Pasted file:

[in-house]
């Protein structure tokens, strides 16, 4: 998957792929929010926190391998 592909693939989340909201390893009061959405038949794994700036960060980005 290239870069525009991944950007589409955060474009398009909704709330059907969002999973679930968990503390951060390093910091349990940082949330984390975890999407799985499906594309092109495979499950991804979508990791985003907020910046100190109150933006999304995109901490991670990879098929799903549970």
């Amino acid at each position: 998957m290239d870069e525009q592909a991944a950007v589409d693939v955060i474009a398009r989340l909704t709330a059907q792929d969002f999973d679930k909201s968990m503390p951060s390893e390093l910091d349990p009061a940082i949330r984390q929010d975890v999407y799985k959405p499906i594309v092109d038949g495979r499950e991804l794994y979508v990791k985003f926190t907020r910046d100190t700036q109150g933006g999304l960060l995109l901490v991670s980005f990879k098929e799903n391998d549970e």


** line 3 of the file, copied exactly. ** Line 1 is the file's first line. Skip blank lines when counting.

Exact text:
């Amino acid at each position: 998957m290239d870069e525009q592909a991944a950007v589409d693939v955060i474009a398009r989340l909704t709330a059907q792929d969002f999973d679930k909201s968990m503390p951060s390893e390093l910091d349990p009061a940082i949330r984390q929010d975890v999407y799985k959405p499906i594309v092109d038949g495979r499950e991804l794994y979508v990791k985003f926190t907020r910046d100190t700036q109150g933006g999304l960060l995109l901490v991670s980005f990879k098929e799903n391998d549970e």